Indo-Aryans that proceeded to destroy the Indus culture, has been rejected.
Apart from that, I refer to the lists presented by Witzel.

>>Corroborative evidence is always an advantage. But I know of no historical
>>example where a language family has spread over a large part of a continent
>>simply by dint of example. If the Aryan languages didn't come from India,
>>they would have to have entered the subcontinent, and to be carried there by
>>a group of people large enough to make a real impact.
>You make an excellent point here !..Is central asia been capable of producing
>the population needed to go all around Asia and Europe to make such an impact
>as the Indo-Europeans have done. Nomads who generally do not have such surplus
>food cannot be expected to produce the population needed to colonize such a
>large area !!. Is Ukraine capable of producing the population neeeded to go
out and
>populate the whole area form India to Ireland so thorougly as the
>Indo-Europeans have ?

You seem to forget a few details here. The Indo-European expansion took
place over a period of 2-3000 years. Not all Indo-Europeans left Ukraina
directly. Based on genetic evidence, it seems more probable that they would
stay in a place for some centuries, then some of them would move on (a
multi-centre model). Basically the pattern you find among the Greeks and
their colonies in the Mediterranean in ancient times. It is also very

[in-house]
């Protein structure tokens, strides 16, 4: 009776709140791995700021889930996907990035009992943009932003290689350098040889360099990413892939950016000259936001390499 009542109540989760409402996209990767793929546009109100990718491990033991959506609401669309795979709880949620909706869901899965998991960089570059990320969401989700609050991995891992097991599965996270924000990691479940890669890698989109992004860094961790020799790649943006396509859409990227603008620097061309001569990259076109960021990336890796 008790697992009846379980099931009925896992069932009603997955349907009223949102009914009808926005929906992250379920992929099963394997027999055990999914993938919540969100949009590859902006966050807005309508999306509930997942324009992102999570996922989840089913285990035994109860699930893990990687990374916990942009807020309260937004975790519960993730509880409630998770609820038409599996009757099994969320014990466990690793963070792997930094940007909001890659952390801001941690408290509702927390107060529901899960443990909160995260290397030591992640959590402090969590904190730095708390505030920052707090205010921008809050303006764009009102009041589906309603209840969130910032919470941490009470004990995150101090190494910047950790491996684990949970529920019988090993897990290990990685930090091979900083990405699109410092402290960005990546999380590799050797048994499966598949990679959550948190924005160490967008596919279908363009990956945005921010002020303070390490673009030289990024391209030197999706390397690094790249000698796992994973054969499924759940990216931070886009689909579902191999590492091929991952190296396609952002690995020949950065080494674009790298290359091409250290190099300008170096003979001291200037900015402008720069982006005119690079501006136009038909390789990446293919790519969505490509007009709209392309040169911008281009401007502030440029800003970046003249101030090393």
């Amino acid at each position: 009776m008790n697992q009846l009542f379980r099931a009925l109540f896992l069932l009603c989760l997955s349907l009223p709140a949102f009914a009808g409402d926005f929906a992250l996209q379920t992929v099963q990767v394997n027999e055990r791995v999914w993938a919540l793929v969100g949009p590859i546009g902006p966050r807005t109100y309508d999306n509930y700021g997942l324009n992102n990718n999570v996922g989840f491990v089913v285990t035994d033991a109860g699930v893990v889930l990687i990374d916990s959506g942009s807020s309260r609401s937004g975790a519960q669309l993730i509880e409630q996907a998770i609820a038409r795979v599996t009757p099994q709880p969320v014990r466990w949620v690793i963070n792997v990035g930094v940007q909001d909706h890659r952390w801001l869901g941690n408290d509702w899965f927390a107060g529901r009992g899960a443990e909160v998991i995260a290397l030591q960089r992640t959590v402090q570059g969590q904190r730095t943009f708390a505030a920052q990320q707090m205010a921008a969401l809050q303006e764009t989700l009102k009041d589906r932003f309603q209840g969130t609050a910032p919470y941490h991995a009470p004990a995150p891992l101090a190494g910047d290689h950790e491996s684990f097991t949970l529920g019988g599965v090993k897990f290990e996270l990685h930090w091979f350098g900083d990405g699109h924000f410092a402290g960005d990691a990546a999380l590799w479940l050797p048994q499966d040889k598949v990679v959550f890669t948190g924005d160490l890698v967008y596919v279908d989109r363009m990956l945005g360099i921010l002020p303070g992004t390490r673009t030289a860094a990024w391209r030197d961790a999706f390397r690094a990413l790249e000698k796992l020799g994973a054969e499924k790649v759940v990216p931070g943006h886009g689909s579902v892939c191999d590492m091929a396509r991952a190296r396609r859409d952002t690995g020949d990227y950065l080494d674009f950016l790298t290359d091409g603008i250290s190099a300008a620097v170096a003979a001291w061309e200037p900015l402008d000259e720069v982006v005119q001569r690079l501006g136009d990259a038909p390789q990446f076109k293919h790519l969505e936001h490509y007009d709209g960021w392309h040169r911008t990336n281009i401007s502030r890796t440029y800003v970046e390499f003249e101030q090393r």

probable that Indo-Europeans mixed with the local populations they came to
dominate, so that the genetic basis of the Indo-Europeans was rather mixed
both in Europe and elsewhere. As for South Asia, the genetic evidence would,
according to Cavalli-Sforza, be compatible with a migration of people from
Anatolia, which would imply that the Indo-Aryans spent some time in that
area, and that Anatolians were part of the "genetic make-up" of the Aryans
that entered Anatolia in the second millenium B.C.E.

>>I suspect that by the
>>year 1000 BCE, Northern India was a bit like Latin America 300 years ago:
>>Lots of Europeans streaming in, mostly Spanish speaking, and confronting the
>>local populations.
>Wrong!. First you have to prove that whatever area in Central Asia could
>the population needed to overwhelm all of North India and impose its own
>and language on a more advanced civilization.

I do not have to prove anything of the sort. If the Aryans were a mixed lot
of people, linguistically unified, but genetically diverse, and if there was
a substantial component of Anatolians among them, there is no reason to
doubt that there would be enough people to "fill up" parts of India with
Indo-Aryans. Anyway, we have to define what "many" is supposed to mean.
Since we do not have censuses for the period, we can only work on the basis
of models. In other words, we must look at what happened in other places in
the ancient world. And if we do, there is really little reason to doubt a
migration theory.

>>I am afraid you are right. It is a bit sad that you don't want to discuss
>>the methodical problems involved in the study of ancient history. Discussing
>>proofs when we don't even agree upon what would constitute a proof is a bit

>I am willing to discuss the methodical problem - but did not want to
>get into a rhetoric match.

I am afraid that we are in a rhetorical match no matter what we do :-)!

But I really think it is high time that we start to look at what we mean
when we use such words as "proof" and "evidence". What I tried to show with
my statistical story in my last posting, is that even very strong evidence
still does not constitute proof in the mathematical sense of the word. It is
a thread which deserves a follow-up.

Best regards,

Lars Martin Fosse

Dr.art. Lars Martin Fosse
Haugerudvn. 76, Leil. 114,
0674 Oslo

Tel: +47 22 32 12 19
Fax: +47 22 32 12 19
Email: lmfosse at online.no
Mobile phone: 90 91 91 45